Monday, 26 March 2012
The Passage of Power
Friends of mine know how much I value Robert Caro's work on Lyndon Johnson - if you see my facebook page you'll see I list it as one of my favourite (set of ) book(s). Which is why I was so excited to see this in the daily email sent by Politico.
THE NEW YORKER PREVIEWS CARO'S FOURTH LBJ VOLUME - "[I]n '[Annals of History:] The Transition," the historian Robert A. Caro takes readers through the dramatic events of the day of John F. Kennedy's assassination, from the point of view of the future President Lyndon B. Johnson. In this excerpt from the much anticipated fourth volume in Caro's lauded series about President Johnson, 'The Passage of Power' [out May 1], Caro presents a portrait of a man on the verge of transition ... [T]he day began for Johnson with the belief-the fear-that he might not be on the ticket with J.F.K. in the coming election. That very day, back in Washington, a witness was providing Senate Rules Committee staffers with evidence that he said linked Johnson to Robert G. (Bobby) Baker, the subject of a scandal that had been exploding in the capital, and ... Life magazine was mapping out an investigation into the sources of Johnson's wealth. The Vice-President's trip to Texas wasn't going well: he had failed to heal the bitter rift between two major Texas democrats, Governor John B. Connally and Senator Ralph Yarborough; the previous day, in San Antonio, Yarborough had refused even to ride in the same car with Johnson. 'Given what the President was seeing for himself in Texas-that Johnson was no longer a viable mediator between factions of his party in his home state-and what was happening at that very minute in the Old Senate Office Building, the President's assurances that he would be on the ticket might start to have a hollow ring,' Caro writes.
"Johnson himself, Caro writes, believed that his political career was 'finished.' Caro details the moments after the shots were fired-Johnson being flung to the floor of his car by a Secret Service agent who lay on top of him for protection, the tense moments at the Dallas hospital as Johnson awaited news of Kennedy's condition, and the mad rush to get Johnson aboard Air Force One amid fears that the assassination might be part of a conspiracy-during which an immediate change took place in Johnson. Jack Valenti said that, 'even in that instant, there was a new demeanor' in the new President. 'Whatever emotions or passions he had in him, he had put them under a strict discipline,' Valenti said, so that 'he was very quiet and seemingly very much in command of himself.' There had been, in Valenti's words, 'a transformation.'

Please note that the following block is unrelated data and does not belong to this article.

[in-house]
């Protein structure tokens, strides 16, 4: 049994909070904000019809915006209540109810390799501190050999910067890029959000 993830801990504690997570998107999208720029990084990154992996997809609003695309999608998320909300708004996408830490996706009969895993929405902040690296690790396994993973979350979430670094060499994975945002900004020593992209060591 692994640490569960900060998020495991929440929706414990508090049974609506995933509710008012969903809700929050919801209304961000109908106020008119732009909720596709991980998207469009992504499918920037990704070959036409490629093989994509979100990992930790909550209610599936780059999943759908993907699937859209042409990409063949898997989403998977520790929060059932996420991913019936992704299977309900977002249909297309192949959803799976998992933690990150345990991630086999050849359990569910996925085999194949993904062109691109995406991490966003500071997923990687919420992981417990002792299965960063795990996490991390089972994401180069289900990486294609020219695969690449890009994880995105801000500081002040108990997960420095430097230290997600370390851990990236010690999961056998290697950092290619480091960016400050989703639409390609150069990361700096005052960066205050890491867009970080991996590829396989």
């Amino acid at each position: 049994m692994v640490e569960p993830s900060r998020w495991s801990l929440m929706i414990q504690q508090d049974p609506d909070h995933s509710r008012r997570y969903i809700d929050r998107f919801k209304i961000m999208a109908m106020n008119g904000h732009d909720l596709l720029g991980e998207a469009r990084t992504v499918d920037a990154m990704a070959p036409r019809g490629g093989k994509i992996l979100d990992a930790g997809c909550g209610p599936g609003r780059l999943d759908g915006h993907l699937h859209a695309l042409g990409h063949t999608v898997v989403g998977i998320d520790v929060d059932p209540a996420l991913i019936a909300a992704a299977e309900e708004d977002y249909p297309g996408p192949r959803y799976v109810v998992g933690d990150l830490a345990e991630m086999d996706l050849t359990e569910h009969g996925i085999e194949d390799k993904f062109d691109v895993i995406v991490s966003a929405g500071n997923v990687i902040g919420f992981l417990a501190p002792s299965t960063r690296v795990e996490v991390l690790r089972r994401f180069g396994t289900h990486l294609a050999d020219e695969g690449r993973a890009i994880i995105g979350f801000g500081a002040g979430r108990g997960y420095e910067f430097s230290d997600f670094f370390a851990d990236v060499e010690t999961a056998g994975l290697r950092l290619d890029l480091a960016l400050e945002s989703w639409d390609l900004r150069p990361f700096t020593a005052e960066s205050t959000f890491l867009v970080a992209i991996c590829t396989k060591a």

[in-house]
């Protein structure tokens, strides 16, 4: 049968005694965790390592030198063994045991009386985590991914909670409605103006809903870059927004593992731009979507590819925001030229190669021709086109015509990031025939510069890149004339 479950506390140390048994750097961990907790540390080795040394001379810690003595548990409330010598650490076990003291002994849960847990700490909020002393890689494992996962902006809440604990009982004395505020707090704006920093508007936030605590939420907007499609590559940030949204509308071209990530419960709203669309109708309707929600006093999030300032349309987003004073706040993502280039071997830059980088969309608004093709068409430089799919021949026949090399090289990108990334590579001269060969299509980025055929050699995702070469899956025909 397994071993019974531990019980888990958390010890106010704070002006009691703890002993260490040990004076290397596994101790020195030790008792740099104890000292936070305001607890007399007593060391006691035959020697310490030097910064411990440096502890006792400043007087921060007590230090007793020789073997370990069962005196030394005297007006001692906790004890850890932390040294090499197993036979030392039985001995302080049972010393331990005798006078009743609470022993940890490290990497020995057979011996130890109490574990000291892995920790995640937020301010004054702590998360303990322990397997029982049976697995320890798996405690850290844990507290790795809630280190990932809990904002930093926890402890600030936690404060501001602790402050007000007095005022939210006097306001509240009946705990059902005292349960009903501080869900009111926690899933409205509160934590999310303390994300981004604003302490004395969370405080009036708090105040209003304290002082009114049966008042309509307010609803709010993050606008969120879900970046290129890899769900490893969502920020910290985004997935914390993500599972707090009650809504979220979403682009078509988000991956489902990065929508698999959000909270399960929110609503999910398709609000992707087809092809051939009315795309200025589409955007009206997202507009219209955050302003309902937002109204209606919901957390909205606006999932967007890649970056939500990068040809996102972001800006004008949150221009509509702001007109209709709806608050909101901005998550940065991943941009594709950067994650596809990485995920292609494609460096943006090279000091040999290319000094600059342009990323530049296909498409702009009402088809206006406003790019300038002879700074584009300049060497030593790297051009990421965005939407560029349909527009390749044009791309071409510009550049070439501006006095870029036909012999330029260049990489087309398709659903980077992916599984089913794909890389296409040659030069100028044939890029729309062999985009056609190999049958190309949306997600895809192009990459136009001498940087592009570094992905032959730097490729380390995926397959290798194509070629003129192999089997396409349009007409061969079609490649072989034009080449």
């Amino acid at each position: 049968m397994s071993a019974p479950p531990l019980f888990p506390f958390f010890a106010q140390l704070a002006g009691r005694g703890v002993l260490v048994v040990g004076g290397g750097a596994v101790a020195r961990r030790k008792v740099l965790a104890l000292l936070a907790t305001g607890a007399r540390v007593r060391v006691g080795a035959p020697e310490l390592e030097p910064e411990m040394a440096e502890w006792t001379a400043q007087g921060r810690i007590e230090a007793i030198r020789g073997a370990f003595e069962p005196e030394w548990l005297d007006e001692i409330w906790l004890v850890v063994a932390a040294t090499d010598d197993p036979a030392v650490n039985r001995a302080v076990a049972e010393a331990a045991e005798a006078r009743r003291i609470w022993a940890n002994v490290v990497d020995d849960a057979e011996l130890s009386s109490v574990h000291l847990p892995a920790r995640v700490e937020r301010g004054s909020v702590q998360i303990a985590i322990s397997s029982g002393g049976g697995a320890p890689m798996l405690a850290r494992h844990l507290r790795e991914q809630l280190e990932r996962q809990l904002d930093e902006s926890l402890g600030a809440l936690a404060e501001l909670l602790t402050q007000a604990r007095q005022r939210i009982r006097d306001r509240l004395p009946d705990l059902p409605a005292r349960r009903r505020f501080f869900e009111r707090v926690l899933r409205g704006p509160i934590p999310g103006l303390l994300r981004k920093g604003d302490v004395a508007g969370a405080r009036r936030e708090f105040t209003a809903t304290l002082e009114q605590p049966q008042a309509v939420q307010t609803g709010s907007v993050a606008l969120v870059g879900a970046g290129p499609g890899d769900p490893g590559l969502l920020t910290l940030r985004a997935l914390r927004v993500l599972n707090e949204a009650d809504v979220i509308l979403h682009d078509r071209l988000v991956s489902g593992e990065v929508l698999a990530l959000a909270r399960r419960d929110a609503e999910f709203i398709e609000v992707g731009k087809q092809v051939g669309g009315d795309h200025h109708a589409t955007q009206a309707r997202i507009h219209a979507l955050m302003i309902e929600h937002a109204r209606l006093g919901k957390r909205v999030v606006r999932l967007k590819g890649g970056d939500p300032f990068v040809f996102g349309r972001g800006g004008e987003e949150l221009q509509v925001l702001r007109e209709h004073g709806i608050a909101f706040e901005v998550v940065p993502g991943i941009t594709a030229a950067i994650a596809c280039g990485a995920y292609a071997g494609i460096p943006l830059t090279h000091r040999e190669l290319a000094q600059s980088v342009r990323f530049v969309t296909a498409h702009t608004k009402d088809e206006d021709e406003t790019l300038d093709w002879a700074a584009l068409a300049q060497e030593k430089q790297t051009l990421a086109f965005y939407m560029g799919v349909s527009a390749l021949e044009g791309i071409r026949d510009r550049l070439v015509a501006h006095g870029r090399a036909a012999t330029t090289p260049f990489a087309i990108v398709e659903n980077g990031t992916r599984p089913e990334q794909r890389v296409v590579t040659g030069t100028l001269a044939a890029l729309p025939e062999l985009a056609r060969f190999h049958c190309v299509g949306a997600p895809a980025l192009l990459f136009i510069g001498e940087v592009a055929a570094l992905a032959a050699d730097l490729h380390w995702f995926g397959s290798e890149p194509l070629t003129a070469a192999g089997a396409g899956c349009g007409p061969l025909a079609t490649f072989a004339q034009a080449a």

"Caro elucidates the thinking behind ... the decision to call Bobby Kennedy about the oath of office, and to take the oath on the plane in Dallas, rather than flying back to D.C. to do so. 'Even in this ?rst hour after John F. Kennedy's death, Lyndon Johnson seems to have had feelings that would torment him for the rest of his life-feelings understandable in any man placed in the Presidency not through an election but through an assassin's bullet, and feelings exacerbated, in his case, by the contrast, and what he felt was the world's view of the contrast, between him and the President he was replacing; by the contempt in which he had been held by the people around the President; and by the stark geographical fact of where the act elevating him to o?ce had taken place,' Caro writes. However, 'through the recollections of people present in the room' when Johnson took the oath, 'there runs a common theme,' Caro writes: 'a sense that, out of aimless confusion, order was quickly emerging' due to Johnson's quick decision-making and leadership. 'You see, it was just that he was coming back to himself,' Horace Busby, a longtime Johnson aide, explains to Caro. 'He was back where he belonged. He was back in command.' Caro writes that, 'for the ?rst time in three years, he looked like the Lyndon Johnson of the Senate ?oor. Now he had suddenly come to the very pinnacle of power. However he had got there, whatever concatenation of circumstance and tragedy-whatever fate-had put him there, he was there, and he knew what to do there.'" Abstract, and link for subscribers http://nyr.kr/GRd8Kt $18.98 Amazon pre-order http://amzn.to/GQ0CgY